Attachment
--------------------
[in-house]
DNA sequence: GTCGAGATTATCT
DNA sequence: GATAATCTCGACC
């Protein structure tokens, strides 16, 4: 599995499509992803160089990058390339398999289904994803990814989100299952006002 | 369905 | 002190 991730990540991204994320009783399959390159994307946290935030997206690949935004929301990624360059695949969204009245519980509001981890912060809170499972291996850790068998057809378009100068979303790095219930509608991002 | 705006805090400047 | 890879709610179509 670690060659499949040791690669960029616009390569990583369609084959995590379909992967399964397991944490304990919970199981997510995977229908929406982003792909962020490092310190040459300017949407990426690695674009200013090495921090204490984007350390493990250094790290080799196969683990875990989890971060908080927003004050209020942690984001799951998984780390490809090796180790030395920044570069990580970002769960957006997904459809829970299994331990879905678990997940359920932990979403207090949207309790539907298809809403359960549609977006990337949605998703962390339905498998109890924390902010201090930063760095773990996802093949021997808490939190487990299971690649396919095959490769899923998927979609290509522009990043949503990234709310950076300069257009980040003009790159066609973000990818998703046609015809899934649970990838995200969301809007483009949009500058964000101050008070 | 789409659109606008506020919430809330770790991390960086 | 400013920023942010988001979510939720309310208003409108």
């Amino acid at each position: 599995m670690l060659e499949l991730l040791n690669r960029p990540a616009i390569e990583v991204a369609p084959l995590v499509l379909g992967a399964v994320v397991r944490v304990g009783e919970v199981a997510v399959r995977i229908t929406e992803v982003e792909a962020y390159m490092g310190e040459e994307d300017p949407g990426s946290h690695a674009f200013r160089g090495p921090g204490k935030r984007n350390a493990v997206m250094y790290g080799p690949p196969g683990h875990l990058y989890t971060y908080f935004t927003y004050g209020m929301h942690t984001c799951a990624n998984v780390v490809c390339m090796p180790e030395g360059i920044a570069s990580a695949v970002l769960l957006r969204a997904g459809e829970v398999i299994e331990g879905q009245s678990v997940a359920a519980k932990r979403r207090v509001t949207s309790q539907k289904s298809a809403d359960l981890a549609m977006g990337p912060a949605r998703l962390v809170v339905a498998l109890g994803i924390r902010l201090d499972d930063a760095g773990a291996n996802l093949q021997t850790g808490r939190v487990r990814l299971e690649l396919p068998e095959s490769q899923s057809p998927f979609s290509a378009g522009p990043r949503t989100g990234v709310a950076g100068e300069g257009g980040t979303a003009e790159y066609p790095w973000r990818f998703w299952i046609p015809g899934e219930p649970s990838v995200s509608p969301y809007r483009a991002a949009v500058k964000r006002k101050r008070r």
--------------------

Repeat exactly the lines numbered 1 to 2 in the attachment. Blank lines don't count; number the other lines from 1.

[in-house]
DNA sequence: GTCGAGATTATCT